It is one of the largest stepwells in the world and also one of the most beautiful ones.
Located in the eastern part of the province of Rajasthan, it was built by King Chanda somewhere in the 9th century.
The Chand Baori is not an easy landmark to find, thus it is one of the hidden secrets of India!
Stepwells, also called bawdi or baori, are unique to this nation. The wells have steps built into the sides that lead down to the water.
Chand Baori one was built during the 8th and 9th centuries and has 3,500 narrow steps arranged in perfect symmetry, which descend 20m to the bottom of the well.
Centuries ago, the stepwells were built in the arid zones of Rajasthan to provide water all year through.
Today, the construction is not used as a well anymore but its exquisite geometry attracts local and international visitors alike.
About 64 feet deep, it is India’s largest and deepest stepwells with 13 floors and was built in the 9th century for water harvesting.
It was so named as it was built by King Chand Raja from the Gujara Pratihara clan, who claim to be the descendant of Lord Ram’s younger brother Laxman.
The Pratihara dynasty was at their peak during 6th-10th century AD, and also ruled over other parts of Rajasthan. Their capital was Mandore near Jodhpur.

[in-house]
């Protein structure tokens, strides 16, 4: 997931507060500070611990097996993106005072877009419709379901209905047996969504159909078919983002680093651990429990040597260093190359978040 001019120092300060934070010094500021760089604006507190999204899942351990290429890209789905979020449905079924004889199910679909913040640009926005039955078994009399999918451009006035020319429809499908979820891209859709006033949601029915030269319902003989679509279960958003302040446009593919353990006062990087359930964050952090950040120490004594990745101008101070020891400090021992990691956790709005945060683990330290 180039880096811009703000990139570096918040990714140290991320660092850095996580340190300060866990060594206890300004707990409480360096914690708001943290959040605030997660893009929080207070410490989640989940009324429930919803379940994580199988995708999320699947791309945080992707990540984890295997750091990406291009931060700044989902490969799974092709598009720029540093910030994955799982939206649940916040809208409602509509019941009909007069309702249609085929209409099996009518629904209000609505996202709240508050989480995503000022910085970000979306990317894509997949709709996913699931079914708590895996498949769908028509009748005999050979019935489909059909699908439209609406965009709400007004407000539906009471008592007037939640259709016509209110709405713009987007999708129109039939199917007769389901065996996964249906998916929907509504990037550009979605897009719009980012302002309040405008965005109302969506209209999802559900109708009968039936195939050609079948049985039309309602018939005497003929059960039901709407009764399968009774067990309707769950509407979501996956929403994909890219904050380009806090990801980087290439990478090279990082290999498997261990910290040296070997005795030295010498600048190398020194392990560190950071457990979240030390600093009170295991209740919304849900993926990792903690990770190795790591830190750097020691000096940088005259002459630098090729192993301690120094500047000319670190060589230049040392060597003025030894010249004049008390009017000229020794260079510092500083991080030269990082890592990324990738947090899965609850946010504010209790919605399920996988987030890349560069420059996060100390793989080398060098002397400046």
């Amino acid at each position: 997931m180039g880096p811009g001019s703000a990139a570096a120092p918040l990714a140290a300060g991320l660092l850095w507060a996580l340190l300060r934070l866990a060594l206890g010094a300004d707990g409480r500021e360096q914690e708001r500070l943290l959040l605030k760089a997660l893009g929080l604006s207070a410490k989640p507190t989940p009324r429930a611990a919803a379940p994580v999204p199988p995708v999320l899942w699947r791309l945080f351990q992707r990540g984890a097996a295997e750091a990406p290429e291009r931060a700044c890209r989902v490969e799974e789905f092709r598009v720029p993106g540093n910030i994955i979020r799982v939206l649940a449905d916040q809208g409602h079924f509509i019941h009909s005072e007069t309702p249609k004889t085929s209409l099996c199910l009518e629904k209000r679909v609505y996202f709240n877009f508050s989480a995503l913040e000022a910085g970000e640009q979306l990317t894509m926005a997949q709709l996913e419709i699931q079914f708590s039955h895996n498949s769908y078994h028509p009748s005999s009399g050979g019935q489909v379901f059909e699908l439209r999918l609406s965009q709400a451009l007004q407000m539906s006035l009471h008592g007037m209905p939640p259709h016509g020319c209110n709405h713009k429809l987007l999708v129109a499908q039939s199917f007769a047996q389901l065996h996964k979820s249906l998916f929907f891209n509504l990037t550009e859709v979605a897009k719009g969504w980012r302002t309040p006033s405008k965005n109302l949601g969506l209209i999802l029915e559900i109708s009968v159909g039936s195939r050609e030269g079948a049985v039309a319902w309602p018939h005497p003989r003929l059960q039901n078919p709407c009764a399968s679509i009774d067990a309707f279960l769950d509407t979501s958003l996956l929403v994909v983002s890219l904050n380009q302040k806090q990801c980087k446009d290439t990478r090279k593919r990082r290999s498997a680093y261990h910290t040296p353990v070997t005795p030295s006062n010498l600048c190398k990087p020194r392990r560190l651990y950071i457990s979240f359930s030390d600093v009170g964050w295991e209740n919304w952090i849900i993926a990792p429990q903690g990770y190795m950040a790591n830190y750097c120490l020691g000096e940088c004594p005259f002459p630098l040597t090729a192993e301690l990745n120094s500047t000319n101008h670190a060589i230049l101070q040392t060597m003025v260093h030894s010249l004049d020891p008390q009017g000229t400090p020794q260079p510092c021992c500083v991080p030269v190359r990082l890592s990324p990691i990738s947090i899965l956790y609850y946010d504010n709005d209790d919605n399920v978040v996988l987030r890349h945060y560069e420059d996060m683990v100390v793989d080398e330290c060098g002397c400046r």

The baori has a precise geometrical pattern, hard to find in this age.
The steps form a magical maze and the consequent play of light and shadow on the structure gives it a captivating look.
It has an enclosed rectangular courtyard kind of structure. Upon entering you reach a jharokha (windows).
Descending the stairs on the left, you can see the cavernous baori narrowing towards the bottom, criss-crossed with double flights of steps on three sides to reach the water surface down below.
The stairs encircle the water on the three sides while the fourth side boasts of a pavillion with three storeys with beautiful carved jharokhas, galleries supported on pillars and two projecting balconies enshrining beautiful sculptures.